That was my motto as I neared the end of the college application process.
And it remained my motto ever since. I was just a person admitted to her dream school after all, a person with an SAT-GPA ratio that put her generously below the 25th percentile of admits at that. Today as I occasionally pause my packing for college to answer questions from prospective freshmen, I can’t help but feel like I’m facing who I was twelve months ago.
Some students have a background, identity, interest, or talent that is so meaningful they believe their application would be incomplete without it. If this sounds like you, then please share your story.
Senior: My test scores and GPA are HORRIBLE. NO ONE is going to want me.
Another senior: What does [insert school name] actually want to hear?
I understand the first’s sentiments. I want to give the second a straight answer. But I don’t know enough of what’s going on behind the gates to the board of admissions to offer any definite assurance. I can only speak on behalf of my experience of unexpectedly swaying the decision to my side. And each time I think about how these past twelve months played out, I realize that at the most fundamental level, I only needed to do one thing from the start: be honest with myself.
I believe that if you speak honestly, if you speak without fearing the inevitable judgment from others and especially from yourself, people will notice. You will undoubtedly find the words to free an unspoken truth about who you are and why you are. Your true values. Your true passions. Your true purpose. These are products of your little blemishes—the flaws of the person that created your application. In translating this person on paper, you gain command over three things that define your self. Let readers see something, see themselves, in you. Allow the people who can’t help but empathize with your narrative, your voice, be the ones to say “I accept you.”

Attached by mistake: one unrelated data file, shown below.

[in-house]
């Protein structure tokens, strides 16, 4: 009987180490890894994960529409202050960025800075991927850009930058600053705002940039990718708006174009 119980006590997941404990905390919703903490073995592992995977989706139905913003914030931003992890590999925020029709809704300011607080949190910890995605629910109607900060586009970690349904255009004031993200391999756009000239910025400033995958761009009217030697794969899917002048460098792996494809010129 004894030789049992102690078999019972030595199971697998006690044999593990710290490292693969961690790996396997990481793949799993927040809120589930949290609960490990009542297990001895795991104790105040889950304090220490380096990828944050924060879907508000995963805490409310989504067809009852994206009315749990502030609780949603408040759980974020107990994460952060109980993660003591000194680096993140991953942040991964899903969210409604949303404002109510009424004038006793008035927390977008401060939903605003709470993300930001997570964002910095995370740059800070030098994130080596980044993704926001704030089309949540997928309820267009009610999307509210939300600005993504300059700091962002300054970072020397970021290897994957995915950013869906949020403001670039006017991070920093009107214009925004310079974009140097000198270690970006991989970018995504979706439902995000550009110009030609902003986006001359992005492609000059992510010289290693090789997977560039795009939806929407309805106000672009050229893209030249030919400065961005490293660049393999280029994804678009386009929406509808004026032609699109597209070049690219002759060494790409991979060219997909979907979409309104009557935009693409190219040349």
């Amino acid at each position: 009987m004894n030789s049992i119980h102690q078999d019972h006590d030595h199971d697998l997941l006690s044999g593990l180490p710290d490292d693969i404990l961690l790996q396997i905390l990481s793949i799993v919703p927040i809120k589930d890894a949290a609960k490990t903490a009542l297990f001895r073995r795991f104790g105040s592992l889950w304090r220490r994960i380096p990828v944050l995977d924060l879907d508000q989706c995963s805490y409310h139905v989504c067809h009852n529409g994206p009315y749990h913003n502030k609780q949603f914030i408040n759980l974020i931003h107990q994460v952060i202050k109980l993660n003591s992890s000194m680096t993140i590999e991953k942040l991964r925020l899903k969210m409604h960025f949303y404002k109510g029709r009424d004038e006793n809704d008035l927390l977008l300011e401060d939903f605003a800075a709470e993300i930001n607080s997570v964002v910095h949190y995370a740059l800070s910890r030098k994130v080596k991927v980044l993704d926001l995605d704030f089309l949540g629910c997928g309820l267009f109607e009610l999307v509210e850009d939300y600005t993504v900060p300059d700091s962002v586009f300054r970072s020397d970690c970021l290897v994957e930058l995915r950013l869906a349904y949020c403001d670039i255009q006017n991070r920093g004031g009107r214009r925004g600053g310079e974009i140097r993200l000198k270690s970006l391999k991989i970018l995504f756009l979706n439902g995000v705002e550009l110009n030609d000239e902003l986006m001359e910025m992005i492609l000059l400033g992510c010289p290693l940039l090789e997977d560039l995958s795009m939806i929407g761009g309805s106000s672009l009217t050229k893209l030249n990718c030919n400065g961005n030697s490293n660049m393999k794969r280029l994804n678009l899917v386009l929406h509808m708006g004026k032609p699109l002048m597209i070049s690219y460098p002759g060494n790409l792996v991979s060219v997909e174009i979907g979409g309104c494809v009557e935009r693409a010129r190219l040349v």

It is daunting to be upfront about where we come from and who we hope to be. Reflections are scary because they make us question and reconsider whether our understanding of ourselves is marred by a faulty piece of the puzzle. They question our perception of reality–realities made imperfect by the worlds, systems, and families we live in and live through. Only when I took a deep breath, had just enough courage to admit my realities for the stranger on the other side of the gate, did the constant waitlists to my top choice schools end.
At this point, you may have decided to disagree with me. But twelve months can make a difference. As writer Virginia Woolf would echo, “What matters is precisely this; the unspoken at the edge of the spoken.” I just wish I had this attitude earlier.
No one can give you a straight answer, but you can give them your answer.